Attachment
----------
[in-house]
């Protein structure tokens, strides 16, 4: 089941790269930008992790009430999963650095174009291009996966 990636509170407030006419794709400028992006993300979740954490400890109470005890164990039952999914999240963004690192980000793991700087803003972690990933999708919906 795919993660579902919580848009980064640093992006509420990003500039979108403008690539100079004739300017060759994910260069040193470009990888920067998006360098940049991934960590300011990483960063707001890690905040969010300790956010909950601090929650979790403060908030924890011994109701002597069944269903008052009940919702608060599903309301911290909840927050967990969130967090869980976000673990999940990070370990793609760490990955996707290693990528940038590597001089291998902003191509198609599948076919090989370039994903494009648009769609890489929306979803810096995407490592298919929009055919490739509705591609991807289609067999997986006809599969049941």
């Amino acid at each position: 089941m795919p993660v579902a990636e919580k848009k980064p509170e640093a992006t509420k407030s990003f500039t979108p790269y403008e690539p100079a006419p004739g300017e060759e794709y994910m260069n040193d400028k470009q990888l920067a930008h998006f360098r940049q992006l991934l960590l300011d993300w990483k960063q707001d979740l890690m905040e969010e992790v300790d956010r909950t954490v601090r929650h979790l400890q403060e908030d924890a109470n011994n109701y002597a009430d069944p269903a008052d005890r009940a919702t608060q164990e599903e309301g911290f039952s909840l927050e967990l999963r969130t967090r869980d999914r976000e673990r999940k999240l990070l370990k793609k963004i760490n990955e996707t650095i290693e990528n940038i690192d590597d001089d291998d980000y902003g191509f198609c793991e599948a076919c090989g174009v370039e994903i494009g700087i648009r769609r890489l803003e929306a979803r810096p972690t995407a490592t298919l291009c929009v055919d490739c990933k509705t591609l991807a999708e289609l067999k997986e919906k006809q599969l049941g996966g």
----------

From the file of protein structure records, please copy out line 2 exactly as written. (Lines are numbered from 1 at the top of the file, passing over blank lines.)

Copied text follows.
């Protein structure tokens, strides 16, 4: 089941790269930008992790009430999963650095174009291009996966 990636509170407030006419794709400028992006993300979740954490400890109470005890164990039952999914999240963004690192980000793991700087803003972690990933999708919906 795919993660579902919580848009980064640093992006509420990003500039979108403008690539100079004739300017060759994910260069040193470009990888920067998006360098940049991934960590300011990483960063707001890690905040969010300790956010909950601090929650979790403060908030924890011994109701002597069944269903008052009940919702608060599903309301911290909840927050967990969130967090869980976000673990999940990070370990793609760490990955996707290693990528940038590597001089291998902003191509198609599948076919090989370039994903494009648009769609890489929306979803810096995407490592298919929009055919490739509705591609991807289609067999997986006809599969049941």